# Re: RE: Kryptor Whitepaper released

*From*: angelo@xxxxxxxxxxxx*Date*: 15 Feb 2006 21:15:41 -0000

"I just took a quick look at it but it seems to me like a polyalphabetic

substitution cipher with an effective block length of 16 bytes (i.e. every

16 bytes you have a monoalphabetic substitution cipher). "

Absolutly it's not a polyalphabetic substitution cipher.

"I mean, this doesn't hide the underlying language frequencies within each

block of 16 bytes (the length of your MD5 hashed keys). Of course I'm not a

cryptanalyst but it really seems to be crackeable with pen and paper

(granted, probably not as easy as a Vigenère cipher because of the

manipulations of the keys, but not much more difficult though)."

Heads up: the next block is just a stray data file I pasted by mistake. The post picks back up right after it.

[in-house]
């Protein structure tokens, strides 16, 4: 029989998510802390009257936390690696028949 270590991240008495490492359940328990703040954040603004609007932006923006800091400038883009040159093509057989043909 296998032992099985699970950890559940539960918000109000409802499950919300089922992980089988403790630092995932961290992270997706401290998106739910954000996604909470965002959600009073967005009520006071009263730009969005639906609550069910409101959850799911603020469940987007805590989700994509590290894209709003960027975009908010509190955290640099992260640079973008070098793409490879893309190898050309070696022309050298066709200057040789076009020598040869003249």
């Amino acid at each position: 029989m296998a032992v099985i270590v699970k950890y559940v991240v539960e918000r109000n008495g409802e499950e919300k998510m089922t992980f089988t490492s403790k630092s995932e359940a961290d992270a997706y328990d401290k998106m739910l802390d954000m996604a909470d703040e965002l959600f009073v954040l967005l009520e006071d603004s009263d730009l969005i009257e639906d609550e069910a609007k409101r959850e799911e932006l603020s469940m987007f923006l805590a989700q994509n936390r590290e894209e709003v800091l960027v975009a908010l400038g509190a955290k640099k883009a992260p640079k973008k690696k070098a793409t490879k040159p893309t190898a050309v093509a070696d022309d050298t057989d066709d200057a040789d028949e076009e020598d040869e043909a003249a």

ARCS is a stream cipher where the keystream is generated thanks an hash function. Since every piece of the keystream depends constantly on the key and on the past of the keystream, every block of the plaintext will get a different underlying sequence of bits (of keystream) to be xored with. It means that you can't assign to a block a crypted string. Every time you will get a different result!

To stay clear...

The string "angelo" could be mapped into every possible string of bits available by the co-domain of the hash function (i.e. 2^128 for MD5, 2^160 SHA-1 etc.)

I hope I was clear and I that could help you.

PS: I invite you to submit any other question into the forum of http://www.rosiello.org

yours,

Angelo

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